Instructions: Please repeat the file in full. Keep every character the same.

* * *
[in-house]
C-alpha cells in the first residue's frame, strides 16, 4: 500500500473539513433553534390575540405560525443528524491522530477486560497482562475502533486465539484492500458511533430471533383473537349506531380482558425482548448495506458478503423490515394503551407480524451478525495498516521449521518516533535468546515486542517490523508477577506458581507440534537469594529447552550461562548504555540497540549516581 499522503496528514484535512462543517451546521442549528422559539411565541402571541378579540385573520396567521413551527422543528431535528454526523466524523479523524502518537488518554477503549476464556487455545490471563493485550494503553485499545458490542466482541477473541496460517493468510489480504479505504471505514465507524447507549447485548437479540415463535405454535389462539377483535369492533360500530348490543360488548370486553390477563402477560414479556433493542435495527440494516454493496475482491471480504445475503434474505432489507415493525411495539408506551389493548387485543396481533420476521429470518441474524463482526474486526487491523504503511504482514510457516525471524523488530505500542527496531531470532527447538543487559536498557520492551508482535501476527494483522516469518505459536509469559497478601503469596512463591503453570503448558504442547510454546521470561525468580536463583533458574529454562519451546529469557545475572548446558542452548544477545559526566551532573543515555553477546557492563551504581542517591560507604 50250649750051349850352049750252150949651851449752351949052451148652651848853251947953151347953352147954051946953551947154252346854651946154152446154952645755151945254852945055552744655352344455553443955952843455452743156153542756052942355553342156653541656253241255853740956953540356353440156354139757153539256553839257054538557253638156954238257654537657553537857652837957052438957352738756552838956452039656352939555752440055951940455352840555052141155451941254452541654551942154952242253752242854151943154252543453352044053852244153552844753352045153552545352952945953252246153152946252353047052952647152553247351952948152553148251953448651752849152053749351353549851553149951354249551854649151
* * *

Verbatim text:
[in-house]
C-alpha cells in the first residue's frame, strides 16, 4: 500500500473539513433553534390575540405560525443528524491522530477486560497482562475502533486465539484492500458511533430471533383473537349506531380482558425482548448495506458478503423490515394503551407480524451478525495498516521449521518516533535468546515486542517490523508477577506458581507440534537469594529447552550461562548504555540497540549516581 499522503496528514484535512462543517451546521442549528422559539411565541402571541378579540385573520396567521413551527422543528431535528454526523466524523479523524502518537488518554477503549476464556487455545490471563493485550494503553485499545458490542466482541477473541496460517493468510489480504479505504471505514465507524447507549447485548437479540415463535405454535389462539377483535369492533360500530348490543360488548370486553390477563402477560414479556433493542435495527440494516454493496475482491471480504445475503434474505432489507415493525411495539408506551389493548387485543396481533420476521429470518441474524463482526474486526487491523504503511504482514510457516525471524523488530505500542527496531531470532527447538543487559536498557520492551508482535501476527494483522516469518505459536509469559497478601503469596512463591503453570503448558504442547510454546521470561525468580536463583533458574529454562519451546529469557545475572548446558542452548544477545559526566551532573543515555553477546557492563551504581542517591560507604 50250649750051349850352049750252150949651851449752351949052451148652651848853251947953151347953352147954051946953551947154252346854651946154152446154952645755151945254852945055552744655352344455553443955952843455452743156153542756052942355553342156653541656253241255853740956953540356353440156354139757153539256553839257054538557253638156954238257654537657553537857652837957052438957352738756552838956452039656352939555752440055951940455352840555052141155451941254452541654551942154952242253752242854151943154252543453352044053852244153552844753352045153552545352952945953252246153152946252353047052952647152553247351952948152553148251953448651752849152053749351353549851553149951354249551854649151